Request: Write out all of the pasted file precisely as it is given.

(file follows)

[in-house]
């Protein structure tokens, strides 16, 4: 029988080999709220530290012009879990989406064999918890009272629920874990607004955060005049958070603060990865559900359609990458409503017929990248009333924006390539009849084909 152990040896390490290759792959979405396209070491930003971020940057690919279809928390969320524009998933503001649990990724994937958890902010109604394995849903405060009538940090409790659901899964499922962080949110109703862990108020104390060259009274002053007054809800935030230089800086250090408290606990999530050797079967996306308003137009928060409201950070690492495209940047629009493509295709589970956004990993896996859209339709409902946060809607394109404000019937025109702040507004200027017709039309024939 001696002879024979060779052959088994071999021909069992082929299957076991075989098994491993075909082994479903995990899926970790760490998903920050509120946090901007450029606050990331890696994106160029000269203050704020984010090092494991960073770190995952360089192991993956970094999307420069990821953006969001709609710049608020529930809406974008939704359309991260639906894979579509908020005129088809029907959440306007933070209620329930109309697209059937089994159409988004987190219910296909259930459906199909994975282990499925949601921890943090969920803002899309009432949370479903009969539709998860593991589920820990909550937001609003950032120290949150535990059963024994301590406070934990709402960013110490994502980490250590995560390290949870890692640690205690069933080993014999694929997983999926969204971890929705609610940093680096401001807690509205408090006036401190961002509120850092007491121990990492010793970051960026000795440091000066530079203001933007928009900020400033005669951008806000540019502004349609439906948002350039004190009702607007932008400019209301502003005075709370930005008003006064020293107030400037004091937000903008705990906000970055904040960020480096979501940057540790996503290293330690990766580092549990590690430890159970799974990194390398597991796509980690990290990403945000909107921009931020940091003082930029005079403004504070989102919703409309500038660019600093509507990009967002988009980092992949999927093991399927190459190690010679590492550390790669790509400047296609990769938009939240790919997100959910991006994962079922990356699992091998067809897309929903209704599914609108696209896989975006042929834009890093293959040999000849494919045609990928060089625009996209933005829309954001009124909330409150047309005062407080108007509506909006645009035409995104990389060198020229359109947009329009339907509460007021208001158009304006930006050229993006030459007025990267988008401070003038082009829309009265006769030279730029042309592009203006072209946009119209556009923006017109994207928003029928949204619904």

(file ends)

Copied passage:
[in-house]
């Protein structure tokens, strides 16, 4: 029988080999709220530290012009879990989406064999918890009272629920874990607004955060005049958070603060990865559900359609990458409503017929990248009333924006390539009849084909 152990040896390490290759792959979405396209070491930003971020940057690919279809928390969320524009998933503001649990990724994937958890902010109604394995849903405060009538940090409790659901899964499922962080949110109703862990108020104390060259009274002053007054809800935030230089800086250090408290606990999530050797079967996306308003137009928060409201950070690492495209940047629009493509295709589970956004990993896996859209339709409902946060809607394109404000019937025109702040507004200027017709039309024939 001696002879024979060779052959088994071999021909069992082929299957076991075989098994491993075909082994479903995990899926970790760490998903920050509120946090901007450029606050990331890696994106160029000269203050704020984010090092494991960073770190995952360089192991993956970094999307420069990821953006969001709609710049608020529930809406974008939704359309991260639906894979579509908020005129088809029907959440306007933070209620329930109309697209059937089994159409988004987190219910296909259930459906199909994975282990499925949601921890943090969920803002899309009432949370479903009969539709998860593991589920820990909550937001609003950032120290949150535990059963024994301590406070934990709402960013110490994502980490250590995560390290949870890692640690205690069933080993014999694929997983999926969204971890929705609610940093680096401001807690509205408090006036401190961002509120850092007491121990990492010793970051960026000795440091000066530079203001933007928009900020400033005669951008806000540019502004349609439906948002350039004190009702607007932008400019209301502003005075709370930005008003006064020293107030400037004091937000903008705990906000970055904040960020480096979501940057540790996503290293330690990766580092549990590690430890159970799974990194390398597991796509980690990290990403945000909107921009931020940091003082930029005079403004504070989102919703409309500038660019600093509507990009967002988009980092992949999927093991399927190459190690010679590492550390790669790509400047296609990769938009939240790919997100959910991006994962079922990356699992091998067809897309929903209704599914609108696209896989975006042929834009890093293959040999000849494919045609990928060089625009996209933005829309954001009124909330409150047309005062407080108007509506909006645009035409995104990389060198020229359109947009329009339907509460007021208001158009304006930006050229993006030459007025990267988008401070003038082009829309009265006769030279730029042309592009203006072209946009119209556009923006017109994207928003029928949204619904």